So you have a great idea for a TV show and you want to pitch it to a broadcaster. You just know it’s going to be a smash hit, but how do you go about making a broadcaster think likewise? ANDY STEAD gives the low-down.
The first step to a great pitch is to write up a killer proposal in which you not only tell the story, but what you’ll do with it, how you’ll do it (without getting killed, arrested or eaten that is) and what access to the subject matter you can guarantee.
You need to cover the practicalities and logistics. Don’t throw names around unless they are on board with your project already. You’ll look a right twit if you promise footage, or people, that you can’t deliver.
At pitch stage you only really need a script if the show is a drama and probably only if the broadcaster asks for it. It helps to be prepared so it doesn’t hurt to have a script ready. However, you may need to perform the script – are you ready to do that and are you a good reader? Or will you need to take actors with you when you present the script?
You need to know upfront whether the broadcaster wants you to deliver the script in paper format. If your show isn’t a drama but does need to be scripted at some stage, that will happen as and when the broadcasters ask for it.
Before you carry on with the pitch you need to ask yourself – is the idea definitely original? There are hundreds and hundreds of broadcasters green-lighting new shows every day.
Find out which broadcasters are in the region you think your show is a good fit for – local or international. Check out all these broadcasters’ websites and see what they are airing at the moment and what they’ve green-lit in the last year. You need to see if you can find their “what we’re looking for’. If your idea fits in with that, great! If not – it’s back to the drawing board.
If you can afford it, produce a promo to go with your proposal but make sure you have the people you want in the final production in the promo. It may also be more profitable to do a killer casting reel of the characters you’d like to have in the show or whom the show is about.
Say you have an idea about a reality series on a family that owns a pawn shop – a great idea that will crash and burn if you can’t show the broadcaster the incredible characters in the real family at your pitch. If your show needs a host – can you get the person you want? Are they on board? If this person isn’t a well-known celebrity, get them on tape.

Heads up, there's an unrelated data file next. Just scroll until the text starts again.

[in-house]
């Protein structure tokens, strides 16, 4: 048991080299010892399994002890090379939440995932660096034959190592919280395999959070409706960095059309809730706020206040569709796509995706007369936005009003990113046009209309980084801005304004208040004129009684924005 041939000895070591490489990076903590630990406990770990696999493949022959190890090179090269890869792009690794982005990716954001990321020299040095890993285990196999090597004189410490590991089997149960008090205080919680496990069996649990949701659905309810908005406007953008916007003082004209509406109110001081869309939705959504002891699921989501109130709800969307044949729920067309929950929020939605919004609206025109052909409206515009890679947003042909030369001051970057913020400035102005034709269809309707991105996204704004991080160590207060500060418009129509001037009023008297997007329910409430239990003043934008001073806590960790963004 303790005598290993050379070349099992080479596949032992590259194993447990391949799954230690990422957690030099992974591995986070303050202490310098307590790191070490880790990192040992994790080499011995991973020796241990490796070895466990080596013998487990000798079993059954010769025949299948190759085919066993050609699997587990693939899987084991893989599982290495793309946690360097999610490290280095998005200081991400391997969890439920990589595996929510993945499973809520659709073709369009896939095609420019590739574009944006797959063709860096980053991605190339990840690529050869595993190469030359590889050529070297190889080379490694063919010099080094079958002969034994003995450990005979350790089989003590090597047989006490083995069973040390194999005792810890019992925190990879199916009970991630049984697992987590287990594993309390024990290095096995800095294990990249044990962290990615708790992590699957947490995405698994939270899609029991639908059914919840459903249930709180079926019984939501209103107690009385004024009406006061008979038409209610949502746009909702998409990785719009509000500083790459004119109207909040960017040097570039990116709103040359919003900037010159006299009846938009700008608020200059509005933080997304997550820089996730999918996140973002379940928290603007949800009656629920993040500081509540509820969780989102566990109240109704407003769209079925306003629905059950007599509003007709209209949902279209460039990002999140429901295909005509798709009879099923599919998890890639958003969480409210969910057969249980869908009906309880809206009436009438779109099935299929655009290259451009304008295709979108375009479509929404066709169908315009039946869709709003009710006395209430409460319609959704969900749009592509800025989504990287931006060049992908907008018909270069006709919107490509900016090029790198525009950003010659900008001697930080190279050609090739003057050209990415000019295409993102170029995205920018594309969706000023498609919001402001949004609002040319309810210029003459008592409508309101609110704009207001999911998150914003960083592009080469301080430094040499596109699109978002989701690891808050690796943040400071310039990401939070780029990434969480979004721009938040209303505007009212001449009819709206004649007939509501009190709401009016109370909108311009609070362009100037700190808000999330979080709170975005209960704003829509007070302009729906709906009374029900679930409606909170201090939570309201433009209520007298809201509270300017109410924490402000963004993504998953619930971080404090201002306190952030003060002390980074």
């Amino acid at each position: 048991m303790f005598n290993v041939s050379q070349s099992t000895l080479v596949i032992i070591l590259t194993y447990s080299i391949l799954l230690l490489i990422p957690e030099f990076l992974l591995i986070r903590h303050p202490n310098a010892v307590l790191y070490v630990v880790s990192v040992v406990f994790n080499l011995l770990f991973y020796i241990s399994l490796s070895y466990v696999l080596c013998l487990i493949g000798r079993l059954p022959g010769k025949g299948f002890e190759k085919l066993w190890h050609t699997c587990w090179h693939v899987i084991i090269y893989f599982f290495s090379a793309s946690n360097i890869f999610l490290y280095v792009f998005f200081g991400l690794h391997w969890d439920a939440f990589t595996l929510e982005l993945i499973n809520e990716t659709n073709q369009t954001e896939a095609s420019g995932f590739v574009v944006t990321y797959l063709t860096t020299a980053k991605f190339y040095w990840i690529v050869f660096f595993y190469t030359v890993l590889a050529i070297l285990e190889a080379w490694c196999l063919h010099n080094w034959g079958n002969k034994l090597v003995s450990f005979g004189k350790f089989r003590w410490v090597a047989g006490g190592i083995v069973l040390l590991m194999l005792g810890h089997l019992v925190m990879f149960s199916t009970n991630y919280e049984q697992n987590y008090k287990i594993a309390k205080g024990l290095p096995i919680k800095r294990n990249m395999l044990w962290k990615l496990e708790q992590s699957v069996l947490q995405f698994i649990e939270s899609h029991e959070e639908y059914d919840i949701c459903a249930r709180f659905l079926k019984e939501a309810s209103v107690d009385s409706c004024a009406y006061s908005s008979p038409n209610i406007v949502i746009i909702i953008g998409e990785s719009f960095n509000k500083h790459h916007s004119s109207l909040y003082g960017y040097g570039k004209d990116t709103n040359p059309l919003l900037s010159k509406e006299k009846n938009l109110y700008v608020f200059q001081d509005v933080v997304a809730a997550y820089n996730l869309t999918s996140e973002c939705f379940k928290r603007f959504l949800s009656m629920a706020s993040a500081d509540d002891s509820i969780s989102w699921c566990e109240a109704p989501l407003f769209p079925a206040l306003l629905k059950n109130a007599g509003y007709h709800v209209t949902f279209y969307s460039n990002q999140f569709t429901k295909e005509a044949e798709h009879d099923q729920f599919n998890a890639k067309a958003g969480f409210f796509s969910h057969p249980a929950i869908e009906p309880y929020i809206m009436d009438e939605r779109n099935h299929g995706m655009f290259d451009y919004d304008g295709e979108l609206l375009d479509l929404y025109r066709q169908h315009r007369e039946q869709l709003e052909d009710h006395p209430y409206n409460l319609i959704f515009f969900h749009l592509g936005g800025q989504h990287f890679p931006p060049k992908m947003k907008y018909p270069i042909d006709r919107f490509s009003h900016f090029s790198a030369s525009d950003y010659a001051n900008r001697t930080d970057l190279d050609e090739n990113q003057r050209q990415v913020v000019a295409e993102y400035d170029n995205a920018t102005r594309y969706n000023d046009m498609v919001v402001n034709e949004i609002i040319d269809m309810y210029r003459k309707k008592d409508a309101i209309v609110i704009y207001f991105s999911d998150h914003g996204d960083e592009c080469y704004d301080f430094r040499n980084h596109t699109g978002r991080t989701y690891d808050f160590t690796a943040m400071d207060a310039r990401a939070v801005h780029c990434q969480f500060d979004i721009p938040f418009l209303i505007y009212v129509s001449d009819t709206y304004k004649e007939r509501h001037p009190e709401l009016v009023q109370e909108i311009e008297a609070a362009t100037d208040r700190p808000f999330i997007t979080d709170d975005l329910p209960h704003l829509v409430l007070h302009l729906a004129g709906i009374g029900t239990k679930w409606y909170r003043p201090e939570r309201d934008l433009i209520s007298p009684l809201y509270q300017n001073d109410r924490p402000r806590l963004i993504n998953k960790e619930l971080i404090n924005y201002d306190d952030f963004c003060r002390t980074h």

However, be prepared for the broadcaster to completely reject your choice and go with someone else.
“A budget is essential,’ says producer Elaine Dodge of Aquavision Television Productions, “but a very general one to start with. Don’t promise you can do a US$500 000 hour show for R75 000.
“You may want to prepare a full crew list with their biographies attached if the broadcaster doesn’t know you as a production company. Local broadcasters insist on this in the initial pitch document.
“They have very specific rules about how and when to pitch an idea. Public service broadcaster SABC has a Request For Proposal (RFP) intake, usually in November, on their website. Read their document carefully and abide by everything in it.
“If they say don’t bind your proposal they mean it. If you do, they will dump it in the bin and not even look at it. With international broadcasters you may be able to put the idea on their website for them to look at as a starting point.’
The personal touch
You may have to pitch in person. Go to the international trade shows like MIPTV, MIPCOM, Wildscreen, WildTalk Africa, Jackson Hole or Comic-Con. Find out which trade show is the best for your idea; find out who would be the best people to sell your idea to and make appointments with them in advance. Learn how to do a killer pitch before you get there.
Be prepared to see a form of your “rejected’ idea on screen. Some broadcasters will tell you upfront that you lose your idea once you pitch it and that you can’t prove they didn’t come up with it first.
If you get the go-ahead from a broadcaster the amount of money you receive from them depends on whether it’s a full commission or a co-production.
“A full commission means the broadcaster pays for everything and owns everything afterwards, including the idea. With a co-production you can negotiate the rights. Know what you want and what you can reasonably expect to get.
“Truly original, well-conceived ideas presented by passionate people who can pull them off are more likely to be winners in the end,’ concludes Dodge.
By Andy Stead
Screen Africa magazine – August 2012